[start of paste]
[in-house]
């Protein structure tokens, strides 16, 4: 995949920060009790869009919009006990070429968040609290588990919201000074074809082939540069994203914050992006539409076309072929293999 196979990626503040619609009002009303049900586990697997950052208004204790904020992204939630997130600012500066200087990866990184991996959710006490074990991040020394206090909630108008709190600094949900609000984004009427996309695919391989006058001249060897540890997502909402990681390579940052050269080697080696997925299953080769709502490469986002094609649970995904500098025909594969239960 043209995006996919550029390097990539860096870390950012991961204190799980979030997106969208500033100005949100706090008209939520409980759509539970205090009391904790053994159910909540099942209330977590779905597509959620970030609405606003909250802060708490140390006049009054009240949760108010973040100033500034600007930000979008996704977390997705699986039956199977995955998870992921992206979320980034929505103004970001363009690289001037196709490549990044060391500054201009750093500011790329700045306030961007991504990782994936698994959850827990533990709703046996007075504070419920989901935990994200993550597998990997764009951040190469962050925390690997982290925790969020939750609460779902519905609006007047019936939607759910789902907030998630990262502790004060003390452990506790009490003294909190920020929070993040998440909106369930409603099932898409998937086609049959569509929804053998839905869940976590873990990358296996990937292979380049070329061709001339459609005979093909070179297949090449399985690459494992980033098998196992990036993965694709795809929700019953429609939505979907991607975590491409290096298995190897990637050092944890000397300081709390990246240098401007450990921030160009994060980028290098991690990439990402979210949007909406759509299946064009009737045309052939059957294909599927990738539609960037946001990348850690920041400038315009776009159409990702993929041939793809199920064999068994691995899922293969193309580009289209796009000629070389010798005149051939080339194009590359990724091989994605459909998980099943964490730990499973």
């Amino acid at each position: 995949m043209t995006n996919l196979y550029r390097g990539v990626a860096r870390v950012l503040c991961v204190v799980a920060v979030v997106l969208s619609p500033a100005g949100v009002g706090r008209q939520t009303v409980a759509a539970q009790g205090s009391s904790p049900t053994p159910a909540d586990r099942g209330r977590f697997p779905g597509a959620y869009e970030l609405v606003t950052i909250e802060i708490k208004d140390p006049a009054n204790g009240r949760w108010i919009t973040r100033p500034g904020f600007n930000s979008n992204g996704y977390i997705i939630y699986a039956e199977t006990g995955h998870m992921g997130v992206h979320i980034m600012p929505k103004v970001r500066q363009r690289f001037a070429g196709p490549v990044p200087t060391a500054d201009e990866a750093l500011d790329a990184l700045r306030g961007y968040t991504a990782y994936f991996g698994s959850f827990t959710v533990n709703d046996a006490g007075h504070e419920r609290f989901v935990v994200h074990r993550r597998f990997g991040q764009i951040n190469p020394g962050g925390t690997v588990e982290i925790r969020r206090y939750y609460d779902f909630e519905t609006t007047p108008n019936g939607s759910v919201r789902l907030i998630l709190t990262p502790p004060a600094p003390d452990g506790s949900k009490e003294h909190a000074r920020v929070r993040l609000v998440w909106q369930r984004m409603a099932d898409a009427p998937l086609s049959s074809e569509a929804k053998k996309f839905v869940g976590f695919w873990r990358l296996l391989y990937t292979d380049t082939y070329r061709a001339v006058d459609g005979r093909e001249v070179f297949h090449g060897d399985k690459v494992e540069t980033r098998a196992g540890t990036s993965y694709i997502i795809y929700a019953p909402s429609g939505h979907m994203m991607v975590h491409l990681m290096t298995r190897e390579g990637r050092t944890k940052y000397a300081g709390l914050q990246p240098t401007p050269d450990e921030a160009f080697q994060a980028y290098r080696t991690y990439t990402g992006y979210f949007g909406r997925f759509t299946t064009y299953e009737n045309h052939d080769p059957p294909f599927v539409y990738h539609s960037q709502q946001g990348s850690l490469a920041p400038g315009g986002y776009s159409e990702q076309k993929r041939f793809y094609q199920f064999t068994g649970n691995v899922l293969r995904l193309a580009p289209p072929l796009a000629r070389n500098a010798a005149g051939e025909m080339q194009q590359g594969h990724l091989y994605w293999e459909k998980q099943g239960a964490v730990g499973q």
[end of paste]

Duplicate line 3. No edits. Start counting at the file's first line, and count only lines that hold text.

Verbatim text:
């Amino acid at each position: 995949m043209t995006n996919l196979y550029r390097g990539v990626a860096r870390v950012l503040c991961v204190v799980a920060v979030v997106l969208s619609p500033a100005g949100v009002g706090r008209q939520t009303v409980a759509a539970q009790g205090s009391s904790p049900t053994p159910a909540d586990r099942g209330r977590f697997p779905g597509a959620y869009e970030l609405v606003t950052i909250e802060i708490k208004d140390p006049a009054n204790g009240r949760w108010i919009t973040r100033p500034g904020f600007n930000s979008n992204g996704y977390i997705i939630y699986a039956e199977t006990g995955h998870m992921g997130v992206h979320i980034m600012p929505k103004v970001r500066q363009r690289f001037a070429g196709p490549v990044p200087t060391a500054d201009e990866a750093l500011d790329a990184l700045r306030g961007y968040t991504a990782y994936f991996g698994s959850f827990t959710v533990n709703d046996a006490g007075h504070e419920r609290f989901v935990v994200h074990r993550r597998f990997g991040q764009i951040n190469p020394g962050g925390t690997v588990e982290i925790r969020r206090y939750y609460d779902f909630e519905t609006t007047p108008n019936g939607s759910v919201r789902l907030i998630l709190t990262p502790p004060a600094p003390d452990g506790s949900k009490e003294h909190a000074r920020v929070r993040l609000v998440w909106q369930r984004m409603a099932d898409a009427p998937l086609s049959s074809e569509a929804k053998k996309f839905v869940g976590f695919w873990r990358l296996l391989y990937t292979d380049t082939y070329r061709a001339v006058d459609g005979r093909e001249v070179f297949h090449g060897d399985k690459v494992e540069t980033r098998a196992g540890t990036s993965y694709i997502i795809y929700a019953p909402s429609g939505h979907m994203m991607v975590h491409l990681m290096t298995r190897e390579g990637r050092t944890k940052y000397a300081g709390l914050q990246p240098t401007p050269d450990e921030a160009f080697q994060a980028y290098r080696t991690y990439t990402g992006y979210f949007g909406r997925f759509t299946t064009y299953e009737n045309h052939d080769p059957p294909f599927v539409y990738h539609s960037q709502q946001g990348s850690l490469a920041p400038g315009g986002y776009s159409e990702q076309k993929r041939f793809y094609q199920f064999t068994g649970n691995v899922l293969r995904l193309a580009p289209p072929l796009a000629r070389n500098a010798a005149g051939e025909m080339q194009q590359g594969h990724l091989y994605w293999e459909k998980q099943g239960a964490v730990g499973q």